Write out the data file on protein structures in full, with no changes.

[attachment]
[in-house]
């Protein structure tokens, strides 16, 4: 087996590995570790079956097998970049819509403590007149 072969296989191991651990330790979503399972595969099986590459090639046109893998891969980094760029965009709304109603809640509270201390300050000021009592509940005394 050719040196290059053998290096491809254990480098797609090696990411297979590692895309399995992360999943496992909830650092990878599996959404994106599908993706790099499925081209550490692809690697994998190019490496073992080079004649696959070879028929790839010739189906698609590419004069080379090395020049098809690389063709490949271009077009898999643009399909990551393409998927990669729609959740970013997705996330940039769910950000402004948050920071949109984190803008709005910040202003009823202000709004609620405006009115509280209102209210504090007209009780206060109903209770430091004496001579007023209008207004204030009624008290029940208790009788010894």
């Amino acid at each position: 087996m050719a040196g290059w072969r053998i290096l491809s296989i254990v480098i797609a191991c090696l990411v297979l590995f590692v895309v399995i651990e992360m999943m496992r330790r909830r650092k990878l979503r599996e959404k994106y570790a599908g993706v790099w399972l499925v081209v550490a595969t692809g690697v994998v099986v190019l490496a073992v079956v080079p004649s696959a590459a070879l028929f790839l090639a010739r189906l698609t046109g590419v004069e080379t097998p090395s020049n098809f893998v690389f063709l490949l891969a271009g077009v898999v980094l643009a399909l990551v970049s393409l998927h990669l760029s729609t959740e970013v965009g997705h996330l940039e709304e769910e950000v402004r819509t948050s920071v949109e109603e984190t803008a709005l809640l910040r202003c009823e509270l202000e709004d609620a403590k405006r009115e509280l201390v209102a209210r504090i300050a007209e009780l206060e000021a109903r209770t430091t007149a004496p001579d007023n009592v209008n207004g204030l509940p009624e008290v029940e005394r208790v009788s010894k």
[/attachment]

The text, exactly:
[in-house]
């Protein structure tokens, strides 16, 4: 087996590995570790079956097998970049819509403590007149 072969296989191991651990330790979503399972595969099986590459090639046109893998891969980094760029965009709304109603809640509270201390300050000021009592509940005394 050719040196290059053998290096491809254990480098797609090696990411297979590692895309399995992360999943496992909830650092990878599996959404994106599908993706790099499925081209550490692809690697994998190019490496073992080079004649696959070879028929790839010739189906698609590419004069080379090395020049098809690389063709490949271009077009898999643009399909990551393409998927990669729609959740970013997705996330940039769910950000402004948050920071949109984190803008709005910040202003009823202000709004609620405006009115509280209102209210504090007209009780206060109903209770430091004496001579007023209008207004204030009624008290029940208790009788010894």
């Amino acid at each position: 087996m050719a040196g290059w072969r053998i290096l491809s296989i254990v480098i797609a191991c090696l990411v297979l590995f590692v895309v399995i651990e992360m999943m496992r330790r909830r650092k990878l979503r599996e959404k994106y570790a599908g993706v790099w399972l499925v081209v550490a595969t692809g690697v994998v099986v190019l490496a073992v079956v080079p004649s696959a590459a070879l028929f790839l090639a010739r189906l698609t046109g590419v004069e080379t097998p090395s020049n098809f893998v690389f063709l490949l891969a271009g077009v898999v980094l643009a399909l990551v970049s393409l998927h990669l760029s729609t959740e970013v965009g997705h996330l940039e709304e769910e950000v402004r819509t948050s920071v949109e109603e984190t803008a709005l809640l910040r202003c009823e509270l202000e709004d609620a403590k405006r009115e509280l201390v209102a209210r504090i300050a007209e009780l206060e000021a109903r209770t430091t007149a004496p001579d007023n009592v209008n207004g204030l509940p009624e008290v029940e005394r208790v009788s010894k």